To Egypt’s revolutionary youth

February 23, 2015

The rise of the Islamic State in Iraq and Syria (ISIS) across the Middle East has posed the question of what role such groups play with respect to the revolutionary aspirations of the popular classes in countries like Egypt.

Prior to the Egyptian Revolution of 2011, the Revolutionary Socialists of Egypt spent years building their organization while various Islamist currents attempted to use individual acts of violence to spark change. Here, we reprint a two-part letter by RS member Haitham Mohamedain that describes the counterrevolutionary consequences of terrorism--by contrast to the radical potential of mass working class action.

Terrorism or the anger of the masses?

In the context of escalating state-sponsored terrorism, including massacres, arrests, violence against demonstrations, pardoning criminals and wholesale killings, against all who demand freedom and social justice, it was noteworthy that some of the youth reacted to the killing of soldiers [in Sinai] with support or indifference. So what is the correct position in relation to these operations? Do they serve the cause of change and the revolution--or not?

The masses are the solution when they fight back. Hosni Mubarak faced two kinds of opposition during his hateful rule: the first of these was armed terrorism, the method which the Gama'at Islamiyya [Islamist groups] relied on, targeting officers and police stations, tourists and key figures in the regime. So what did it achieve?

These groups replaced the masses with themselves and raised sectarian slogans, giving the Mubarak regime the perfect cover to crush any social or political movements during this period. Class struggle disappeared from the scene, and instead, blood and killings dominated the pages of the newspapers and the political scene in general. The ruling class became tighter knit than ever before, bringing in privatization and forcing hundreds of thousands of workers out of the public sector. Prices of goods and services spiraled out of control. Power and wealth were in the grip of a handful of businessmen, and neoliberalism was the order of the day.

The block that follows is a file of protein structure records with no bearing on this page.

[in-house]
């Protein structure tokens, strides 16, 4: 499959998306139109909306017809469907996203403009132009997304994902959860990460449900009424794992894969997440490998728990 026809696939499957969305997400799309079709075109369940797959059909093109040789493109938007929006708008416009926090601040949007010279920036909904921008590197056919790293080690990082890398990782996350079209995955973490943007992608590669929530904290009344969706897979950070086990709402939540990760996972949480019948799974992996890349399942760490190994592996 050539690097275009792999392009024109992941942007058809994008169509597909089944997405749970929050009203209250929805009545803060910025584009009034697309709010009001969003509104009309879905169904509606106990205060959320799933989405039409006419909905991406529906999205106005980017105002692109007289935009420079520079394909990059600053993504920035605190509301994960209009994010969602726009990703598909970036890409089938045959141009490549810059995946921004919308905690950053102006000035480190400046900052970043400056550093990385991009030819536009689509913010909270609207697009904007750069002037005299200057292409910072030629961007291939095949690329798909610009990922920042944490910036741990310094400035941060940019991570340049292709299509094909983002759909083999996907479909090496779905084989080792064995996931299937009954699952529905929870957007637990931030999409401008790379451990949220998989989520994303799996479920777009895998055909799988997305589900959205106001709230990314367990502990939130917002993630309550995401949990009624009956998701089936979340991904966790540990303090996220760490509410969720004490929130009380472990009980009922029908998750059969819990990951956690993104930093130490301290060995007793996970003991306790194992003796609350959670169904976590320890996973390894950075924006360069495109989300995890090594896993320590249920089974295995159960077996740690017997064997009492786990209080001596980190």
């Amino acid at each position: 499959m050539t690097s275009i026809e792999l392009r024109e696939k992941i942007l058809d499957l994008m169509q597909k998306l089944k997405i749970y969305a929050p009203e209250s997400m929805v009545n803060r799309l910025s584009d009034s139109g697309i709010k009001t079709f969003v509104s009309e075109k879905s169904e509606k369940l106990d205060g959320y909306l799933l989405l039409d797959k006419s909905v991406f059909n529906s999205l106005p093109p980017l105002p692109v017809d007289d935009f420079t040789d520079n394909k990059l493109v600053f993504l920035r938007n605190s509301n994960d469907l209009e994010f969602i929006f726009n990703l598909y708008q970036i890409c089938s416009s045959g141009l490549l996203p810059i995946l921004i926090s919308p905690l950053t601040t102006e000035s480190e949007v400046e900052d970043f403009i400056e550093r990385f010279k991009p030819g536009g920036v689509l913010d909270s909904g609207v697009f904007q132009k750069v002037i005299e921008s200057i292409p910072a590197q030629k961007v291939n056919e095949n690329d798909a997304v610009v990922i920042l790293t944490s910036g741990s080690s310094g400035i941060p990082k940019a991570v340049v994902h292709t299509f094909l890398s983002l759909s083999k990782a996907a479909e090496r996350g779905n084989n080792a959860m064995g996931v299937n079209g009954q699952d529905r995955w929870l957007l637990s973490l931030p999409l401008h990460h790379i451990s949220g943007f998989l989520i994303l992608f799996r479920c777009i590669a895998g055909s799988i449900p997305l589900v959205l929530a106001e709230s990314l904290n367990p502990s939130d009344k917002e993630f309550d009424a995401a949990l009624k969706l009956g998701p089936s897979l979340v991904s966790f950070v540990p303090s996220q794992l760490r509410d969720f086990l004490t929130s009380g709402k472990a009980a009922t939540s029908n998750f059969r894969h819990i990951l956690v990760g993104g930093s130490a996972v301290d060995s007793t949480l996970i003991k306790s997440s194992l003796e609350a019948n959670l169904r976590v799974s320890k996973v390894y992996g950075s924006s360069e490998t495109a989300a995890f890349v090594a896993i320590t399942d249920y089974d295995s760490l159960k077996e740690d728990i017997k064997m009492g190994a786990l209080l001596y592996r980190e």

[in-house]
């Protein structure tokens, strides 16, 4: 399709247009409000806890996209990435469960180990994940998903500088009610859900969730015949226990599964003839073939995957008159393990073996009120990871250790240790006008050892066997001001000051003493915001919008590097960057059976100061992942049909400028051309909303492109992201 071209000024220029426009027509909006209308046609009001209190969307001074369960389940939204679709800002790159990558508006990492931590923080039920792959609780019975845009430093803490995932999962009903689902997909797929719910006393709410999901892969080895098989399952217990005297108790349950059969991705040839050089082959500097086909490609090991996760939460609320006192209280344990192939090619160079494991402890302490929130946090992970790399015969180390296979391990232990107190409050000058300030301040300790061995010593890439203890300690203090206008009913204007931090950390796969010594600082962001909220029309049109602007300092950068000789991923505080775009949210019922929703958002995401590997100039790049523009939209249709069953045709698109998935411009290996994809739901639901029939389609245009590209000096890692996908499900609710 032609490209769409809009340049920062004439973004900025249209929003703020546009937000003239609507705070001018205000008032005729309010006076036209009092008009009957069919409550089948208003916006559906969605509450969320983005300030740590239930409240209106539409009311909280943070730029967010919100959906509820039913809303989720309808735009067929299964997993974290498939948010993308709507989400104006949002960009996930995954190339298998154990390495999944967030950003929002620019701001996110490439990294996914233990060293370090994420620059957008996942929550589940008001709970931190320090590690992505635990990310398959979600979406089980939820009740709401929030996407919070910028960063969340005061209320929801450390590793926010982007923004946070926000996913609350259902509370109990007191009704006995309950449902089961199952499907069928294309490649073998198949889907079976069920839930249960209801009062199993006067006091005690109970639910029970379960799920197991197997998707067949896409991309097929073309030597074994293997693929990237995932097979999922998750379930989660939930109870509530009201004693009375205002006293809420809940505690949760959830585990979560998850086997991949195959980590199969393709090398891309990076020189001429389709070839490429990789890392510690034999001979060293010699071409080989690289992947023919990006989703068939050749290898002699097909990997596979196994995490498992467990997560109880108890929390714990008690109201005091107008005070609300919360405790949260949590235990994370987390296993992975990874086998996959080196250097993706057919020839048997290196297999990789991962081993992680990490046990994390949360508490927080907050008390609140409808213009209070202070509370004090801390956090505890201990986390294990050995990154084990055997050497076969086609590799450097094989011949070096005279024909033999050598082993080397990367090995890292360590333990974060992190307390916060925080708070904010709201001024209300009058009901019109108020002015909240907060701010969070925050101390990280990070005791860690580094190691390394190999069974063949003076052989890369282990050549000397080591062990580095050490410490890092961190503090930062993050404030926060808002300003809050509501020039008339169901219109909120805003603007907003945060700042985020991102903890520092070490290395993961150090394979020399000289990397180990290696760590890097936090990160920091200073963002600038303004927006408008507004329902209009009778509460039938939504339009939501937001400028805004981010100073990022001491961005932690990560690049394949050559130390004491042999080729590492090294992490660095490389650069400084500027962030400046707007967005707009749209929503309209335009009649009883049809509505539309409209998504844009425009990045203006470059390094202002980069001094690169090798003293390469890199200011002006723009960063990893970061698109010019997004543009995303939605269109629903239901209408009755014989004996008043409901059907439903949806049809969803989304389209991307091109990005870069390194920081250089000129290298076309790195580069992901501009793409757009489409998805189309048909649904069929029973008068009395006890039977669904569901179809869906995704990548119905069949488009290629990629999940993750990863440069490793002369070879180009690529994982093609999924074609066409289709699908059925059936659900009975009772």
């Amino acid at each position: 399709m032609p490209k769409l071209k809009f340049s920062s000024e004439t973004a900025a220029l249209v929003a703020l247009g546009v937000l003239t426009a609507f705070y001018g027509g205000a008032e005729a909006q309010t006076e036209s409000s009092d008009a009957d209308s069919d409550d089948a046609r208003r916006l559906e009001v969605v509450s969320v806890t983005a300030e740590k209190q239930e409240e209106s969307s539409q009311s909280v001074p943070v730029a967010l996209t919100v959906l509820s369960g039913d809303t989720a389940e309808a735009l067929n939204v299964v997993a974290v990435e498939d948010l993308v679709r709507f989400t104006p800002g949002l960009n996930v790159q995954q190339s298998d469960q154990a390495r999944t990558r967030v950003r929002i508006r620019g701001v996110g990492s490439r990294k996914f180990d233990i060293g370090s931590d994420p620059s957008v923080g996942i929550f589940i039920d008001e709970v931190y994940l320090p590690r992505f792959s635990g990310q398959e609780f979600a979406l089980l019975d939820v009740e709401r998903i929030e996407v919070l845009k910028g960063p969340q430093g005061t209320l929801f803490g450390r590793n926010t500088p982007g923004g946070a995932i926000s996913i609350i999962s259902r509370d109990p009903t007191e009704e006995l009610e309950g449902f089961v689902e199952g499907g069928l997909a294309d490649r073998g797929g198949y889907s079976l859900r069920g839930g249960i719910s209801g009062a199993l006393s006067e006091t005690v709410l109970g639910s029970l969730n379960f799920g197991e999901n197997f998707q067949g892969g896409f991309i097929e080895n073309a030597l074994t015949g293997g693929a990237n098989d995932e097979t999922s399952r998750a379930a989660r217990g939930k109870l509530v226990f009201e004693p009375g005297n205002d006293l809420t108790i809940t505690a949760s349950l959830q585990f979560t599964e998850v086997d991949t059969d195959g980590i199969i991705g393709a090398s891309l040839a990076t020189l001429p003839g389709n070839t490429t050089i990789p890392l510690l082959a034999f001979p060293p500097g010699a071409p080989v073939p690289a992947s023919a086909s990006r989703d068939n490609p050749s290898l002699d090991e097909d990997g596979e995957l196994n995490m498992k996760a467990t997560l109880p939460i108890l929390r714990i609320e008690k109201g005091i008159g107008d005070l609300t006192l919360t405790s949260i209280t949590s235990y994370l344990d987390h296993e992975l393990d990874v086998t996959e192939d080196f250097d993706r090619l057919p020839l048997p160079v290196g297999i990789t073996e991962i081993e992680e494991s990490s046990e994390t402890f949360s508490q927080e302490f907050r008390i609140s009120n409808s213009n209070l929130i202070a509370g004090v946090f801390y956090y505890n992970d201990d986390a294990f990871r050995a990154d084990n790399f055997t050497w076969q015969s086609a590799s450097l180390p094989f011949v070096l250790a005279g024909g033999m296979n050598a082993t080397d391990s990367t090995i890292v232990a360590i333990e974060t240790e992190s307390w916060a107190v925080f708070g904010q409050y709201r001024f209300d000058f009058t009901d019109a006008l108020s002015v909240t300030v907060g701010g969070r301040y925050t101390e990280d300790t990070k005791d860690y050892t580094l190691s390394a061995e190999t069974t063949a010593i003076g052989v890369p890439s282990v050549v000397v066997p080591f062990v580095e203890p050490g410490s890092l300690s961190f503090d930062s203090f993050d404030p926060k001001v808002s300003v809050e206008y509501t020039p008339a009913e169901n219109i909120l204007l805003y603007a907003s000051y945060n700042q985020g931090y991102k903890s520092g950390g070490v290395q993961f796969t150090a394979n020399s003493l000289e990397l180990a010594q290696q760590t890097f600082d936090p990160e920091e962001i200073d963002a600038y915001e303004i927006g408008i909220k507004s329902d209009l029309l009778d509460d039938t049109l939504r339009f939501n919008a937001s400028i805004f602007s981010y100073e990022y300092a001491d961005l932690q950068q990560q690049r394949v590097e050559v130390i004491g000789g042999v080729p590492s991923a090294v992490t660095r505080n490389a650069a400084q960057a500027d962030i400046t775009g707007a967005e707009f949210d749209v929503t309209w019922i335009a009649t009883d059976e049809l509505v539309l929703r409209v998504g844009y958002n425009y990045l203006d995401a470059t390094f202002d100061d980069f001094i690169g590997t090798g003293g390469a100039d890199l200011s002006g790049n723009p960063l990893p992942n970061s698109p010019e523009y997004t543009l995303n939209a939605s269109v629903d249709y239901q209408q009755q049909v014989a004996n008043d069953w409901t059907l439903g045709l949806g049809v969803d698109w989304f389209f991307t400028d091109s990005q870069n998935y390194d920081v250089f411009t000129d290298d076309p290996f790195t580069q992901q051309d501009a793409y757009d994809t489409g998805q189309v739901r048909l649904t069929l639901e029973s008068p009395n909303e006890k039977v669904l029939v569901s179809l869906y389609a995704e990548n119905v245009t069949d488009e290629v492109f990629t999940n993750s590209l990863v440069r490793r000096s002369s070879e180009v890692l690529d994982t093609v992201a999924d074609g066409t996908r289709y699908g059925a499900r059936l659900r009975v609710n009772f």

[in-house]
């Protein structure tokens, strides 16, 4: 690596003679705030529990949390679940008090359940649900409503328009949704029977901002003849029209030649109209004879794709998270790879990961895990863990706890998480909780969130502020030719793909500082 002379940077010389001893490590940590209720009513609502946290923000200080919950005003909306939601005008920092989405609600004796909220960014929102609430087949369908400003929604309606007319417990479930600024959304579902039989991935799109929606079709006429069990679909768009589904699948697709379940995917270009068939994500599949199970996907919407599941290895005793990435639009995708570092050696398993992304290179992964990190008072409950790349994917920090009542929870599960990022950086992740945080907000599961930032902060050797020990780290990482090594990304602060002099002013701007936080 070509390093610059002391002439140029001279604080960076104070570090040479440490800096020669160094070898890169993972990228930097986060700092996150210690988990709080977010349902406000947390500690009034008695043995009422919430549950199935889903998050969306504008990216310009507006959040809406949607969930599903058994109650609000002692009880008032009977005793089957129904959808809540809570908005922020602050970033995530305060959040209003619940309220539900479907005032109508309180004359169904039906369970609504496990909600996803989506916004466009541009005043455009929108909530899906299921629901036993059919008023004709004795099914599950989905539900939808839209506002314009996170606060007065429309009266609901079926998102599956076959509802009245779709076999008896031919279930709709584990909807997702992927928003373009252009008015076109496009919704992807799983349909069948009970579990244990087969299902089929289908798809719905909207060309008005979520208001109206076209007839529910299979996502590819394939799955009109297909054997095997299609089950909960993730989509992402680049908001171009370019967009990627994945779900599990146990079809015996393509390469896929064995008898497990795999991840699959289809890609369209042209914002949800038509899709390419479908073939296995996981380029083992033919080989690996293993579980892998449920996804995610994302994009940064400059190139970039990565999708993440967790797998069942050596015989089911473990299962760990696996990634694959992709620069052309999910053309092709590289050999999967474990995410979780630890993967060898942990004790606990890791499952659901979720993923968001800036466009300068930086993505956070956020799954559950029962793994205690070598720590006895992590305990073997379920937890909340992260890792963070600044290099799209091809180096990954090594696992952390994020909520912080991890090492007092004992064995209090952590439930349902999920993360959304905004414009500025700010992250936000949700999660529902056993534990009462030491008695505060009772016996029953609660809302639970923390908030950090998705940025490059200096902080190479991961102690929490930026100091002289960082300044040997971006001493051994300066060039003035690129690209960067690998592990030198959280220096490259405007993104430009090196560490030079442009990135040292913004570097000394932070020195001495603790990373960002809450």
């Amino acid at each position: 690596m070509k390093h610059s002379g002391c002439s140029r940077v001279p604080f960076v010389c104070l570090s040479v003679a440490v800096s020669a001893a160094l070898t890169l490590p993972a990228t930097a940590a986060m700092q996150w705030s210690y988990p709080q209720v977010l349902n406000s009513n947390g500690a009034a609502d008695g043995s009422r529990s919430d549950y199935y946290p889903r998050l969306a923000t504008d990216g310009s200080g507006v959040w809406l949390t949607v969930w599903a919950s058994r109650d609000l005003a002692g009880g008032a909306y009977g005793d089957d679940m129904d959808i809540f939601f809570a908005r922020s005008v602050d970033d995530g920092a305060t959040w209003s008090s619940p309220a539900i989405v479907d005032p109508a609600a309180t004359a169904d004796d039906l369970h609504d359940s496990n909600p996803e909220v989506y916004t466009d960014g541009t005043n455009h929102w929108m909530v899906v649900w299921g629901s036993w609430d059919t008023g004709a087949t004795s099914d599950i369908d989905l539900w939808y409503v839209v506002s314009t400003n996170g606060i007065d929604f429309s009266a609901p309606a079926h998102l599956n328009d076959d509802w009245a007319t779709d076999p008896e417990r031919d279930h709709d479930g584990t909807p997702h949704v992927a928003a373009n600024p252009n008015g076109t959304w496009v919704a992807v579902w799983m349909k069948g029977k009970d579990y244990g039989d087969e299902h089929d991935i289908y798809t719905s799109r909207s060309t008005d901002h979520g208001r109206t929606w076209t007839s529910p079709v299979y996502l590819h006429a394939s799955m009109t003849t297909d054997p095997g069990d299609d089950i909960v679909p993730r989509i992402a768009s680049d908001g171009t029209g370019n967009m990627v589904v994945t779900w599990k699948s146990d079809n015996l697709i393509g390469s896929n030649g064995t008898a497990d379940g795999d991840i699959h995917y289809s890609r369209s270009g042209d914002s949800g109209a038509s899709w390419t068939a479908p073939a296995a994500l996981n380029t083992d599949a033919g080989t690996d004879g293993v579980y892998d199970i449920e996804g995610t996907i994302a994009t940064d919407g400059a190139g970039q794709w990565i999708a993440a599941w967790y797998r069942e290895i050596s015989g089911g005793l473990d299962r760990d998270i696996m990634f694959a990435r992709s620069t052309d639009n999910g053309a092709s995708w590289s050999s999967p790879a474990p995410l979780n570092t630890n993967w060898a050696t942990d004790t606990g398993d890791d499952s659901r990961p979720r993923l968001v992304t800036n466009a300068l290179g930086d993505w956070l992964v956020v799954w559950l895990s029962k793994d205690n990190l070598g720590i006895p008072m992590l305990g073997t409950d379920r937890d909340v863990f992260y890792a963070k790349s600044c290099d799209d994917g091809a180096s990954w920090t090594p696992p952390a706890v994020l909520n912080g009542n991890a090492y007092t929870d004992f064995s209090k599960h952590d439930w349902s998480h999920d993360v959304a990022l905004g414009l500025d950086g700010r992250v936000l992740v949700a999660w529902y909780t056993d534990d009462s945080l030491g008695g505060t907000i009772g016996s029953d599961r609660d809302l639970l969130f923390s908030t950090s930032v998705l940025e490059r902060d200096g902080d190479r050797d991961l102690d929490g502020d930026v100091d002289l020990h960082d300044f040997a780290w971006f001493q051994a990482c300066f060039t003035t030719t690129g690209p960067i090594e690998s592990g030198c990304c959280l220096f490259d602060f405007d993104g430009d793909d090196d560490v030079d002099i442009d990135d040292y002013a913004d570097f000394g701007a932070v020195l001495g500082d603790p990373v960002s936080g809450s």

Opponents of Egypt's military rulers fill Tahrir Square in November 2011
Opponents of Egypt's military rulers fill Tahrir Square in November 2011

The mass movement retreated, and those sections that dared to act were mowed down by bullets. Striking workers at Egypt's Iron and Steel Company were shot down in 1989. The police also opened fire on workers in Kafr al-Dawwar in 1994 and killed peasants during their uprising in 1997. Meanwhile, the regime was able to justify all its policies of repression with its State of Emergency decrees, which were continuously renewed on the pretext of fighting terrorism. The armed groups failed miserably in their attempt to institute an "Islamic state" and even recanted their position from inside prison at the end of the 1990s.

In short, armed terrorism failed to bring down the Mubarak regime, and instead helped it.

Armed terrorism steps aside, and the masses take center stage

After the long suffering of the Egyptian people under Mubarak's policies, which impoverished the majority under the cover of repression and the State of Emergency, student and popular movements began to appear again after the dust of the battle with terrorism had settled. Hundreds of thousands joined protests to support the Palestinian Intifada [in 2000], and for the first time since Mubarak took power in 1981, a genuine opposition began to form. Hopes of change began to rise, and for the first time under Mubarak's rule, groups of revolutionary youth appeared who rejected existing conditions and strove to overcome them.